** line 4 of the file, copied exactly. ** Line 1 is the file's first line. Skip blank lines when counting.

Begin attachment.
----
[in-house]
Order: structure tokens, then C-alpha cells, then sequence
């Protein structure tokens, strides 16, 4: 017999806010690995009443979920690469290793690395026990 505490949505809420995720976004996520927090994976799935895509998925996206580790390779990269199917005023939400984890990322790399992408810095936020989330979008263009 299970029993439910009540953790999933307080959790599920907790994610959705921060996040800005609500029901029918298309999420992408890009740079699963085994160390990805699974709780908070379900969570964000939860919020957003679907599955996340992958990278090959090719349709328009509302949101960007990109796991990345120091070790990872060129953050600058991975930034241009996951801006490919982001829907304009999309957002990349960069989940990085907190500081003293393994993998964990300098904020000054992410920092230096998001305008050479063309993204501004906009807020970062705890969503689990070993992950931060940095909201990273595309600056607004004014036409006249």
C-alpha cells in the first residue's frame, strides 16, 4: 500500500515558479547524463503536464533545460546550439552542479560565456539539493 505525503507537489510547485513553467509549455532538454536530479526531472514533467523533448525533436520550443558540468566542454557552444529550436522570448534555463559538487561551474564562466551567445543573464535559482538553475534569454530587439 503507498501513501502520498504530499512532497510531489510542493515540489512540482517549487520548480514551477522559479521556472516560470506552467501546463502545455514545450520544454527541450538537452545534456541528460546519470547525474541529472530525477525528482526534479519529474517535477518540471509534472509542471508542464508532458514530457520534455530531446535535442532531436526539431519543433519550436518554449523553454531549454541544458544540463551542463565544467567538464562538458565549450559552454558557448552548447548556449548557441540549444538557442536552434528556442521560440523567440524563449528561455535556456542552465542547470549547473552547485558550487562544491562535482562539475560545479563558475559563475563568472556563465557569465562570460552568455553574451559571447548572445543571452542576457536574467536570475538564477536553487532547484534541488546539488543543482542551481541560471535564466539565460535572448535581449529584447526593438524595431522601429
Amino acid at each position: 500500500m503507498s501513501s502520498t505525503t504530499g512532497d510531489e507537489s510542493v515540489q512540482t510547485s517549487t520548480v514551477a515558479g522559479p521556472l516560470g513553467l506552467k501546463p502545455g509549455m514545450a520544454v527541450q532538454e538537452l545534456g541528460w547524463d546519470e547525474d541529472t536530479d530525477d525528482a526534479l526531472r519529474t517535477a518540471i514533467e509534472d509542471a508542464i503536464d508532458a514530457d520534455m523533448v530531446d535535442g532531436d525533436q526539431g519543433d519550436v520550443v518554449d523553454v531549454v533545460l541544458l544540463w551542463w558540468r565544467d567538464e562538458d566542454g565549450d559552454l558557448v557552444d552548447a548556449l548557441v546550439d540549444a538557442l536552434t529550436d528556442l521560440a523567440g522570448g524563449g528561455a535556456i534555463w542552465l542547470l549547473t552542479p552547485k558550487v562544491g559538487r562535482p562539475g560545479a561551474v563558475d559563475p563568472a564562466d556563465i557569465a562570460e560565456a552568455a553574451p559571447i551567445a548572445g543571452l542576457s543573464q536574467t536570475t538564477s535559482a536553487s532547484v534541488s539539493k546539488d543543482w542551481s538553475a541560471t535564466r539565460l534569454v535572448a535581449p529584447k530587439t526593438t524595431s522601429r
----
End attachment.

C-alpha cells in the first residue's frame, strides 16, 4: 500500500515558479547524463503536464533545460546550439552542479560565456539539493 505525503507537489510547485513553467509549455532538454536530479526531472514533467523533448525533436520550443558540468566542454557552444529550436522570448534555463559538487561551474564562466551567445543573464535559482538553475534569454530587439 503507498501513501502520498504530499512532497510531489510542493515540489512540482517549487520548480514551477522559479521556472516560470506552467501546463502545455514545450520544454527541450538537452545534456541528460546519470547525474541529472530525477525528482526534479519529474517535477518540471509534472509542471508542464508532458514530457520534455530531446535535442532531436526539431519543433519550436518554449523553454531549454541544458544540463551542463565544467567538464562538458565549450559552454558557448552548447548556449548557441540549444538557442536552434528556442521560440523567440524563449528561455535556456542552465542547470549547473552547485558550487562544491562535482562539475560545479563558475559563475563568472556563465557569465562570460552568455553574451559571447548572445543571452542576457536574467536570475538564477536553487532547484534541488546539488543543482542551481541560471535564466539565460535572448535581449529584447526593438524595431522601429